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Flowers float in the reflecting pool after family members of victims placed them as they gathered at Ground Zero during a 9/11 memorial ceremony on September 11, 2009 in New York City.
Peter Gadiel lost his son James when planes struck the World Trade Center on Sept. 11, 2001. He has asked for a memorial planned in the town to be inscribed with the phrase that has divided the town and gotten national attention, the Waterbury Republican-American reports.
Kent resident Catherine Posselt Bachrach led a citizens' appeal to reject the wording, the Republican-American reports, and town officials agreed with her.
Kent First Selectman Ruth Epstein told the the Torrington Register Citizen that the inscription would be racially insensitive and not appropriate for a monument paid for with taxpayer dollars.
“I feel it was such a catastrophic episode for the United States, and we lost one of our own, that it is a good idea to memorialize James. But we could not condone that wording for anything on public land,” she told the Register Citizen.
O'Reilly got wind of the debate and openly supported Gadiel’s campaign to inscribe it that way, the Republican-American reports.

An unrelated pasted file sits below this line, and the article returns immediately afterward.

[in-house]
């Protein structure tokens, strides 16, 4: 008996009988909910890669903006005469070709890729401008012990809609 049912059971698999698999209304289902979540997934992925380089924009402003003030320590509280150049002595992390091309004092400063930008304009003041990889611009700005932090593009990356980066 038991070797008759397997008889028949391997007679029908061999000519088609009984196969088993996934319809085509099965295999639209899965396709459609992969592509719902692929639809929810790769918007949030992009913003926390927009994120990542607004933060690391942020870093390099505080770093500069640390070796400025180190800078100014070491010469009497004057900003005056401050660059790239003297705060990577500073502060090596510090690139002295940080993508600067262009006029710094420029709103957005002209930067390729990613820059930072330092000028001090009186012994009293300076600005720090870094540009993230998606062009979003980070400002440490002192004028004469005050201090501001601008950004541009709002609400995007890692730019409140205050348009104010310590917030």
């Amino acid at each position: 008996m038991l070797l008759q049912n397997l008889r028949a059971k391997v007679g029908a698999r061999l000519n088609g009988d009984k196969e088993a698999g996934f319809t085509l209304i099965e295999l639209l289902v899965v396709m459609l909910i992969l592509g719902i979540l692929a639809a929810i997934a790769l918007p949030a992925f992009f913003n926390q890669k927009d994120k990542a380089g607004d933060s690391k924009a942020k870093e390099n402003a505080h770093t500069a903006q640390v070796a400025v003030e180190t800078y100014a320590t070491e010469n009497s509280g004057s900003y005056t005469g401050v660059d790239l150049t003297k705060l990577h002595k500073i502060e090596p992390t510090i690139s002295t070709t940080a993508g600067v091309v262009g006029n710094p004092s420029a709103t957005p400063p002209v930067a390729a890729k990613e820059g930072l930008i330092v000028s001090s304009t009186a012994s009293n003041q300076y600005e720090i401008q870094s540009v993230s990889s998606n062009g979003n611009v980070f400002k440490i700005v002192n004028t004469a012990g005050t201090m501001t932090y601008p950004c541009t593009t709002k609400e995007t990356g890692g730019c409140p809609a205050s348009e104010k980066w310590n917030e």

So, while he was on the air, O’Reilly criticized the town for being overly concerned about political correctness and he threatened to bring his show to Kent to support of Gadiel’s request if the town would not submit, the Register Citizen reports.
Soon, the Kent Town Hall was flooded with at least 150 e-mails and phone calls from people across the country, overwhelmingly in support of Gadiel.
Here is the inscription that Peter Gadiel told the Republican American he wants on the memorial to his son:
February 3, 1978
A gentleman and a gentle man
Lifelong resident of Kent
Murdered by Moslem extremists
September 11, 2001
James Gadiel worked as an assistant trader at Cantor Fitzgerald on the 103rd floor of the North Tower when the World Trade Center was attacked, the Litchfield County Times reported. He was 23.